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This is from the film ‘Up in the Air’ when George Clooney’s frequent flyer character Ryan explains his approach to security queues in airports to his friend Alex.
“Never get behind old people. Their bodies are littered with hidden metal and they never seem to appreciate how little time they have left. Bingo, Asians. They pack light, travel efficiently, and they have a thing for slip on shoes. Gotta love 'em.”
If he had time to take Amadeus’ Future Travel Tribes survey , Ryan, who travels relentlessly (obsessively) for work, would unquestionably come out as an ‘Obligation Meeter ’, as I did. He has to be somewhere and wants the simplest, most efficient means of getting there (in his case while maximising his American Airlines frequent flyer miles account.
I think of Ryan and his old people and Asians strategy regularly when I approach the security queues at airports. Nobody likes to stand in these queues and most of us will have experienced a nerve-wracking wait in line watching someone set off the machine with their watch or phone or belt as the clock ticks down on the closure of the gate.
As a frequent business traveller experience has taught me a pre-security routine that gets me through the process pretty quickly and so I tend to look for queues populated by similar people. It’s not fool-proof by any means though. I set the beeper off just this week in Lisbon airport where the foil wrapper from a chocolate I was given on check-out from my hotel held me (and the rest of the line) up as I was searched and forced to remove my shoes.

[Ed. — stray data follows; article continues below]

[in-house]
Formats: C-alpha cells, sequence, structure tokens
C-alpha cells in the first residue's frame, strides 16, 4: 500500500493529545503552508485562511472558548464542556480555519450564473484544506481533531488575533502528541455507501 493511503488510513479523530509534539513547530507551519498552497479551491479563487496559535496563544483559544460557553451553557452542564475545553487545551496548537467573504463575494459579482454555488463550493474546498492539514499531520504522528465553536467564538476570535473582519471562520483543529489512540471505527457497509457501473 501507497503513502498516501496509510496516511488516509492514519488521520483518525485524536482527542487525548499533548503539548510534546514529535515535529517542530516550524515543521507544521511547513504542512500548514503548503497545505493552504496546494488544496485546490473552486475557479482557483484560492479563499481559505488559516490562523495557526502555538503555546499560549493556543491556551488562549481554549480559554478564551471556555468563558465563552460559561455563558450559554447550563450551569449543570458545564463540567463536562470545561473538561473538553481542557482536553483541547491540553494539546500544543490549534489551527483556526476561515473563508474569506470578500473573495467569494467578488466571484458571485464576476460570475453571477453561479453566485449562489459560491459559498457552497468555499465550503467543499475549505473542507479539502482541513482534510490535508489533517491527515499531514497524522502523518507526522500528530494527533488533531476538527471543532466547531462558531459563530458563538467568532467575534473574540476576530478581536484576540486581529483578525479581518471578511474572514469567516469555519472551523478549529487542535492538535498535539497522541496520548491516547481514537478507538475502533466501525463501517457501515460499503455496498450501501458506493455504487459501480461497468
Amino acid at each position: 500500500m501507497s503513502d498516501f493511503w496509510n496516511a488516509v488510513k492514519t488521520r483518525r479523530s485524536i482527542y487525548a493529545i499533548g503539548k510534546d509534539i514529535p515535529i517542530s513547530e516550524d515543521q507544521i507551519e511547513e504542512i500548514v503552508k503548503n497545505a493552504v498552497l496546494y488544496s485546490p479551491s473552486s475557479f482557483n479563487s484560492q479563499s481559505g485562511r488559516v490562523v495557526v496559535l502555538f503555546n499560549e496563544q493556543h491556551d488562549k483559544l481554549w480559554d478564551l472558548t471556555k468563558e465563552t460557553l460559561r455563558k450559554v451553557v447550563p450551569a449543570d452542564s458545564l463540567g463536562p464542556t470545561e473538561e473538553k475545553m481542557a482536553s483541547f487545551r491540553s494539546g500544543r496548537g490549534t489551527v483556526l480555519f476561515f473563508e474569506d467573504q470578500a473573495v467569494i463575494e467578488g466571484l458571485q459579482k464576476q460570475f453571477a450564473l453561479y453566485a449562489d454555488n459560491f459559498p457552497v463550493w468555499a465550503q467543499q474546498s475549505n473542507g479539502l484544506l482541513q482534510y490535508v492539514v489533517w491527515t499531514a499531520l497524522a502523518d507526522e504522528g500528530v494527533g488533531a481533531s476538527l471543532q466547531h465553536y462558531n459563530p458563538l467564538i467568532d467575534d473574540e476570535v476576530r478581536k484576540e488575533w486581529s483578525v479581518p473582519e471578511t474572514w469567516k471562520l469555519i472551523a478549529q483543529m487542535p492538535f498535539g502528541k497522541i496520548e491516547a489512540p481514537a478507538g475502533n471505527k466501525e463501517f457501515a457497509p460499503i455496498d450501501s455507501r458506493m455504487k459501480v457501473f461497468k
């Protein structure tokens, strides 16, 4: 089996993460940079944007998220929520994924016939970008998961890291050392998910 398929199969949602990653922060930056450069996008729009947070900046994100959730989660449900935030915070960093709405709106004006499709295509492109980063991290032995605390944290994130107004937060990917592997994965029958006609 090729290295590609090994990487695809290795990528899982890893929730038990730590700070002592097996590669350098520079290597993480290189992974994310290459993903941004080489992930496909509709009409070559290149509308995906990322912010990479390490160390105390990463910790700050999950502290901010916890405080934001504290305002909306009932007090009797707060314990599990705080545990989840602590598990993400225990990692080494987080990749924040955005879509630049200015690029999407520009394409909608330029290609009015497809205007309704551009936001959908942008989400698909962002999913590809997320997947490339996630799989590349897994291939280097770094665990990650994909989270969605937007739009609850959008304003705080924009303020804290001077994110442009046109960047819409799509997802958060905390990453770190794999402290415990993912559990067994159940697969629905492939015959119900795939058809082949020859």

Unlike many business travellers I know, however, once I’m through security I really like airports, particularly brand new, airy modern ones like Heathrow T5, Bangkok, and Hamad International. They tend to offer good dining options and excellent post-trip present shopping (this is the hidden cost of business travel). But – better than both of those – they are the best places in the world to watch people, because all human life comes through these inter-continental cross roads. Nowhere else do you find the sheer variety of people of all ages, races and outlooks.
And with the advent of the new Traveller Tribes 2030 , I have a new sport: matching the traveller to the tribe. It’s not all that easy. In ‘Up in the Air’, Alex describes Ryan’s behaviour as racist a charge he denies, saying he “stereotypes’. But crossing gender, age and race lines as the Traveller Tribes do, they defy stereotyping. Not every Ethical Traveller is carrying a rucksack with a Greenpeace patch and few Simplicity Searchers are slavishly following a tour guide. I am primarily a business traveller, but I rarely wear a suit.
And that’s the beauty of the study, it recognises difference and that every traveller has a unique story and their own set of requirements and the successful travel company is the one that understands that and reacts accordingly.
It doesn’t make picking the fastest security line any easier, but if it was too easy, it wouldn’t be any fun right?